- December 13, 2019
We previously reported on the Illinois Cannabis Regulation and Tax Act (the “Legalization Act”), which legalizes the use of recreational cannabis beginning in January 1, 2020, and its impact on employers.
Specifically, the law as initially written provides some workplace protections for employers. First, employers can forbid employees from using cannabis at work (including in parking areas and company-controlled vehicles), or being under the influence of cannabis while performing job duties or while on call. Second, employers may discipline, or terminate, an employee for violating an employer’s reasonable workplace drug policy, including zero tolerance or drug-free, when an employee appears to be under the influence of cannabis. The employer must possess a “good faith belief that the employee manifests specific, articulable symptoms while working that decrease or lessen the employee’s performance.” Symptoms can include signs related to speech or physical dexterity. Where a good faith belief exists, employers may also subject employees to random drug tests. As marijuana can linger in the system, a drug test result will be more persuasive if paired with obvious and documented evidence of demonstrated impairment while on duty. Thus, employers should document symptoms of drug use, particularly following any workplace accident. Prior to any employee discipline, an employer must give a reasonable opportunity to contest the basis for discharge.
However, we have been cautioning clients that the Legalization Act also amends the Illinois Right to Privacy in the Workplace Act, which prohibits discrimination against employees for their use of “lawful products” outside of work, including cannabis products. As many of our clients have recognized, this creates a potential cause of action for applicants who are denied employment due to a pre-employment positive drug test. This is true because an applicant for employment who possesses marijuana in his or her system has obviously used the product outside of the workplace.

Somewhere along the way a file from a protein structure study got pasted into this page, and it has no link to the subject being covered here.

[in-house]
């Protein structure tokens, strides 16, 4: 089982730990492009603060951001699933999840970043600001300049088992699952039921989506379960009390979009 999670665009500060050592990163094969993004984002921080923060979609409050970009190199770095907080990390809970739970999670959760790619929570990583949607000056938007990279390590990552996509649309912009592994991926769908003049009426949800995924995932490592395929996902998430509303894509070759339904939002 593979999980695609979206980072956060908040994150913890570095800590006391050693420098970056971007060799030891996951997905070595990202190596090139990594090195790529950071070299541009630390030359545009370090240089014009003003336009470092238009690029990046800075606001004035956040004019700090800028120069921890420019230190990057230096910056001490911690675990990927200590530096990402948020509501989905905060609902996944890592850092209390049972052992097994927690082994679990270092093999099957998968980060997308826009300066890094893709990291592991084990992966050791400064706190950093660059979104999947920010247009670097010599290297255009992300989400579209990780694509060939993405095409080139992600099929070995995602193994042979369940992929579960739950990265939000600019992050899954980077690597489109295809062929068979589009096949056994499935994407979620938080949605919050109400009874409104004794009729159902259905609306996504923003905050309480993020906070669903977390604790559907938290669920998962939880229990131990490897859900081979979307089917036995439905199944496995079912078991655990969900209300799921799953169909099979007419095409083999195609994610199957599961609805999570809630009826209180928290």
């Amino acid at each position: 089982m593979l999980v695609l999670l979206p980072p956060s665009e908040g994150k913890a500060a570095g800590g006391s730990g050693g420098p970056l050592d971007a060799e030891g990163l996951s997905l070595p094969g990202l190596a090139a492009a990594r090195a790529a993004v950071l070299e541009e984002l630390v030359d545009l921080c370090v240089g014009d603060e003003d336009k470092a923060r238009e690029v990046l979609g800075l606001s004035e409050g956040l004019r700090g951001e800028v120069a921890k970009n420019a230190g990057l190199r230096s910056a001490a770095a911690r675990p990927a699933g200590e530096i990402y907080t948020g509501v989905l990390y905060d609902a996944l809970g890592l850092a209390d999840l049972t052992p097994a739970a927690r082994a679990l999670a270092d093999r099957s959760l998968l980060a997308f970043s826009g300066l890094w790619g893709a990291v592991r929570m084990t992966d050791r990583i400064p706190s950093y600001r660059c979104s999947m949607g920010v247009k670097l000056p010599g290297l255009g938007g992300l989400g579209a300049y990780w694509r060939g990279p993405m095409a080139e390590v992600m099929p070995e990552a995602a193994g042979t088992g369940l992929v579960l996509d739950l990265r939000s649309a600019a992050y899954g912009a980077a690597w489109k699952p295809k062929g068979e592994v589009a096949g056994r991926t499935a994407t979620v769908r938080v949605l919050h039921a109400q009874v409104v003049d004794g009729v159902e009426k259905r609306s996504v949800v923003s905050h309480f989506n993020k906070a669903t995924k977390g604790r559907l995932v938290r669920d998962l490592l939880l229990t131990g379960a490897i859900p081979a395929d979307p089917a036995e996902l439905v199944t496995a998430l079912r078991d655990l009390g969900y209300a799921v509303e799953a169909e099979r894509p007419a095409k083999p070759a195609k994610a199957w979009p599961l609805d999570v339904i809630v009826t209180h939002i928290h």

Due to this tension presented and the uncertainty of employer rights, on December 4, 2019, Governor Pritzker signed SB 1557, a bill which amends and clarifies many portions of the cannabis-related laws. The Act was amended with respect to the employment context as follows:
Nothing in this Act shall be construed to create or imply a cause of action for any person against an employer for:
(1) actions taken pursuant to an employer’s reasonable workplace drug policy, including but not limited to subjecting an employee or applicant to reasonable drug and alcohol testing, reasonable and nondiscriminatory random drug testing, and discipline, termination of employment, or withdrawal of a job offer due to a failure of a drug test.
Significantly, employers are now protected from liability for “withdrawal of a job offer due to a failure of a drug test.” This provides Illinois employers with significantly more latitude to implement their zero tolerance policies even in light of the issue of legalization.
Since the law does not protect employers from all potential liability, employers should still ensure that drug testing polices are reasonable and fairly implemented. Moreover, a post-employment positive drug test should be corroborated by the employer’s good faith belief that an employee was impaired or under the influence of marijuana while performing his or her job duties. Sufficient evidence would include documentation of the signs and symptoms that the employee is exhibiting, which would make it appear that he or she is under the influence. Therefore, employers should consider reviewing, revising and/or implementing reasonable suspicion checklists that will serve as relevant documentation.